But are we?

There are organisms that are significantly more numerous, cover more of the Earth’s surface and make up more of its living biomass than us. We are certainly having major impacts in most corners of the globe and on its other inhabitants.

But are there are other living things that are quietly having greater, more significant influences? Who or what is really in charge?

If world domination is a numbers game, few can compare with tiny six-legged, shrimp-like springtails, or Collembola. Ranging from 0.25-10mm in length, there are typically around 10,000 per square metre of soil, rising to as many as 200,000 per square metre in some places.

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The Good, The Bad and The Robot: Experts Are Trying to Make Machines Be “Moral”

I, Robot coverCoby McDonald Via California Magazine:

Good vs. bad. Right vs. wrong. Human beings begin to learn the difference before we learn to speak—and thankfully so. We owe much of our success as a species to our capacity for moral reasoning. It’s the glue that holds human social groups together, the key to our fraught but effective ability to cooperate. We are (most believe) the lone moral agents on planet Earth—but this may not last. The day may come soon when we are forced to share this status with a new kind of being, one whose intelligence is of our own design.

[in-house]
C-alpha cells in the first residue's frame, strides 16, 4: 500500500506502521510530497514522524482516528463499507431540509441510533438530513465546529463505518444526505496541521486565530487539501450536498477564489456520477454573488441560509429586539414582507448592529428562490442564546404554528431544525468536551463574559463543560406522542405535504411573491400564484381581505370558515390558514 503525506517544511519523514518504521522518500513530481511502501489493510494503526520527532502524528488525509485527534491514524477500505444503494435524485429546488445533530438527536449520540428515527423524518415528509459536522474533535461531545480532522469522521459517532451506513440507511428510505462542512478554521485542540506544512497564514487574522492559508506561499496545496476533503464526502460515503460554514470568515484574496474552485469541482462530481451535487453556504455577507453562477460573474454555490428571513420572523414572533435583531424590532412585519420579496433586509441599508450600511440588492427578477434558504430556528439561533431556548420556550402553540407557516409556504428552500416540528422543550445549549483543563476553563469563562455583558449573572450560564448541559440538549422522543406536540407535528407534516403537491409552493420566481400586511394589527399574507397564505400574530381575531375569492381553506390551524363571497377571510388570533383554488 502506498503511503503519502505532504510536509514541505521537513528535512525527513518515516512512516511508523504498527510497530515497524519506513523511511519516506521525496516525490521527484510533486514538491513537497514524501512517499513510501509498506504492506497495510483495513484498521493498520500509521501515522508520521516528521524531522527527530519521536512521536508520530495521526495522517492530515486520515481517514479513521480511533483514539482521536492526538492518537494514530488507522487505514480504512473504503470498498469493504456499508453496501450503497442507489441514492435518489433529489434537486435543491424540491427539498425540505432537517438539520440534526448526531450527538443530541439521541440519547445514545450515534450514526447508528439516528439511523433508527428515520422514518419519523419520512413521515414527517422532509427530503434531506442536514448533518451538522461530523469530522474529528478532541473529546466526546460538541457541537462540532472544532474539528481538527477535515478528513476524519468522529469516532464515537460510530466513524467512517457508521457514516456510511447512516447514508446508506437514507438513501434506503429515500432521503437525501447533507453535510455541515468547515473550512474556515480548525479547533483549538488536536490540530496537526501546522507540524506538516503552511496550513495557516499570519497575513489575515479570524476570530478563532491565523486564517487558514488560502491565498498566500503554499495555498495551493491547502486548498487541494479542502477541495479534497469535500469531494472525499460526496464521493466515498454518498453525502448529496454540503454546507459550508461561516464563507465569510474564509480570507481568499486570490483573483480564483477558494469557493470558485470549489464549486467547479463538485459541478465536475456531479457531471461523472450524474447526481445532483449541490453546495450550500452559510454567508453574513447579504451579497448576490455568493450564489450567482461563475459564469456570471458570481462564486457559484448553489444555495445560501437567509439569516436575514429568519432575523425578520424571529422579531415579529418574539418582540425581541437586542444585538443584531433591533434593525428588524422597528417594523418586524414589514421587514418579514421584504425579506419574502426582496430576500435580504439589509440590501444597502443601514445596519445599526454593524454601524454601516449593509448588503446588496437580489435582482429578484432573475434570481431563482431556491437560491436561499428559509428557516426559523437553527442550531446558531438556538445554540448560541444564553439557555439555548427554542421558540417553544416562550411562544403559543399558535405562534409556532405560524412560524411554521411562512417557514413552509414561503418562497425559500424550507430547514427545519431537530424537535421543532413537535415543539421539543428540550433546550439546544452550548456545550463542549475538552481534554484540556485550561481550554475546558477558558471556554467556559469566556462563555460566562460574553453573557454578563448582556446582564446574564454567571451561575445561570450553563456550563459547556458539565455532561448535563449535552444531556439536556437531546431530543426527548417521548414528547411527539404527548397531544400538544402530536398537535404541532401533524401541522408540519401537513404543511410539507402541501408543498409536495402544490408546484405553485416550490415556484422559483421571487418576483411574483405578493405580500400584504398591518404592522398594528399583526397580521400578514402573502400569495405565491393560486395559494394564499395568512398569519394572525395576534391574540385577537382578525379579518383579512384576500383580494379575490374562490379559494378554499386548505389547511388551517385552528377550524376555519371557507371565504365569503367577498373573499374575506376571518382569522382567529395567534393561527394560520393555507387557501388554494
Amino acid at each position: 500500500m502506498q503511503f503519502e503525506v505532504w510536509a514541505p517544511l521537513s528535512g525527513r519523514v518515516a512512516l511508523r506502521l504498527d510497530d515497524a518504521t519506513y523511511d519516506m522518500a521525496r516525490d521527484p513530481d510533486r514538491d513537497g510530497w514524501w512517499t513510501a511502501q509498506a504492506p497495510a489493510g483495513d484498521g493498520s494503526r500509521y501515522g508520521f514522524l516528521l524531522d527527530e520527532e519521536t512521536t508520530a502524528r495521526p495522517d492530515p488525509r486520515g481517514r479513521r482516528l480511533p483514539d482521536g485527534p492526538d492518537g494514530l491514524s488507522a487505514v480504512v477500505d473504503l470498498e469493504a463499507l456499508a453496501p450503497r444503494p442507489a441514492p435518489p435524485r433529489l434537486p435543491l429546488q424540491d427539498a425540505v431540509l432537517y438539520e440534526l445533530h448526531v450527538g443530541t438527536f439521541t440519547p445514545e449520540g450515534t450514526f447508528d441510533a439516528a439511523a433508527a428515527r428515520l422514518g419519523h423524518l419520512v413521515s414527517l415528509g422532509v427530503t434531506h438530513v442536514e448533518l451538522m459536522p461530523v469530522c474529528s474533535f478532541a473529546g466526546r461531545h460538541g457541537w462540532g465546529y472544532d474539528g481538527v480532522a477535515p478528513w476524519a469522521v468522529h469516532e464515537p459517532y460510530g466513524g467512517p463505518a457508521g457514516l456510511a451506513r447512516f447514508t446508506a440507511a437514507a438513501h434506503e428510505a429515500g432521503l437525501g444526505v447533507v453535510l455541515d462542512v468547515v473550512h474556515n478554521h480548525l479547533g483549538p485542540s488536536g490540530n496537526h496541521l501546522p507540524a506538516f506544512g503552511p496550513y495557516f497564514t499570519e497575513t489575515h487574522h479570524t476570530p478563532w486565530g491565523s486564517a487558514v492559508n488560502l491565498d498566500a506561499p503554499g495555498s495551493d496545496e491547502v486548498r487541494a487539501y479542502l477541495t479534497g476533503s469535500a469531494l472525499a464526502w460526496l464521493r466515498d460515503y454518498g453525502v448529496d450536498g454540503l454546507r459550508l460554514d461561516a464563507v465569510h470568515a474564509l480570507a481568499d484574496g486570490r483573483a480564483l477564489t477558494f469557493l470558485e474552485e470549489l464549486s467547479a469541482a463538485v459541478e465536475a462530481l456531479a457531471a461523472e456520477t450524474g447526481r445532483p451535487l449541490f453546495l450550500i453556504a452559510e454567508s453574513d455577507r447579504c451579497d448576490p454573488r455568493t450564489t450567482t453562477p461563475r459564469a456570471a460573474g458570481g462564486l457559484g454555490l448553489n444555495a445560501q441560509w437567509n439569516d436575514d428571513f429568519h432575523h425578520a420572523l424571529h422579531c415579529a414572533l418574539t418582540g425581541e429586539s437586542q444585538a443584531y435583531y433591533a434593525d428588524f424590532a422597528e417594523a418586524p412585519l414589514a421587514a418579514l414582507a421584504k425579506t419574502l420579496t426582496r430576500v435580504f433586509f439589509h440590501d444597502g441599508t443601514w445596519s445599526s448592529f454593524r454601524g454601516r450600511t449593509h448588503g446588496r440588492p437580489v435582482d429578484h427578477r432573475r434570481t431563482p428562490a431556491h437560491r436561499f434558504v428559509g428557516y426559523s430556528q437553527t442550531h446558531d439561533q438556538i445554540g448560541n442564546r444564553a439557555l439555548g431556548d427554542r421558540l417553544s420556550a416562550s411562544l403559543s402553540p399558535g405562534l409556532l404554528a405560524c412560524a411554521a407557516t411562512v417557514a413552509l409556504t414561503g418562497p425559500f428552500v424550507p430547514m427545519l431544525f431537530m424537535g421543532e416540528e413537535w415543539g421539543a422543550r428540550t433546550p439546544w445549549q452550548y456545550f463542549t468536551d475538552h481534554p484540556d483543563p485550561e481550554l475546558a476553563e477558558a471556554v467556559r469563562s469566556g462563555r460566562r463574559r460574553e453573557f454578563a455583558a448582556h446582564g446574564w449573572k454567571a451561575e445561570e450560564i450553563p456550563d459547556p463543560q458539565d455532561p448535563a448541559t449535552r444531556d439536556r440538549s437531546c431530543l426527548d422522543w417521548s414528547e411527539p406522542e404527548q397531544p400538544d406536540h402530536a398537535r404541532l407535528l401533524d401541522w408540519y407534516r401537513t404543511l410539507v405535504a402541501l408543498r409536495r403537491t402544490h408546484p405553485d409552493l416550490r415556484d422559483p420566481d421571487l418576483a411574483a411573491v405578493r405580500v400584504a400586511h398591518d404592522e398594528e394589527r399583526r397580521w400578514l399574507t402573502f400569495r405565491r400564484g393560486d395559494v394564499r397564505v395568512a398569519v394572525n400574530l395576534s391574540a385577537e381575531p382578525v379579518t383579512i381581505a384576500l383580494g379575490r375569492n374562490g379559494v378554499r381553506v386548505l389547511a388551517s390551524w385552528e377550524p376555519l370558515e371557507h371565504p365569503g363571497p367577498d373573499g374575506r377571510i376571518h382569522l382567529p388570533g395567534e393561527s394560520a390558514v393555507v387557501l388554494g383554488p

Robots are coming, that much is sure. They are coming to our streets as self-driving cars, to our military as automated drones, to our homes as elder-care robots—and that’s just to name a few on the horizon (Ten million households already enjoy cleaner floors thanks to a relatively dumb little robot called the Roomba).

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Death Is The Road To Awe: The Art of Joseph McVetty.

Visions Of The Reverend Mother, 35''x46'' Latex paint, gouache, and pencil on paper.

Visions Of The Reverend Mother, 35”x46” Latex paint, gouache, and pencil on paper.

Joseph McVetty is an artist and illustrator living and working in Portland, Oregon. The masked participants of these drawings are acting out communal rituals involving new age occult signifiers such as crystals, chakras, energy fields, levitation, and conjuring. Each drawing aims to evoke the feelings associated with the cultish, drop-out supernaturalism, and homespun magic.

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Disinformation featured artist: Mu Pan and Humanity’s Fundamental Need for Narrative

spider_woman

Spider Woman。2015. 30″ x 44″Acrylic on paper.

Artist Statement

Mu Pan, born 1976, lives in Brooklyn NY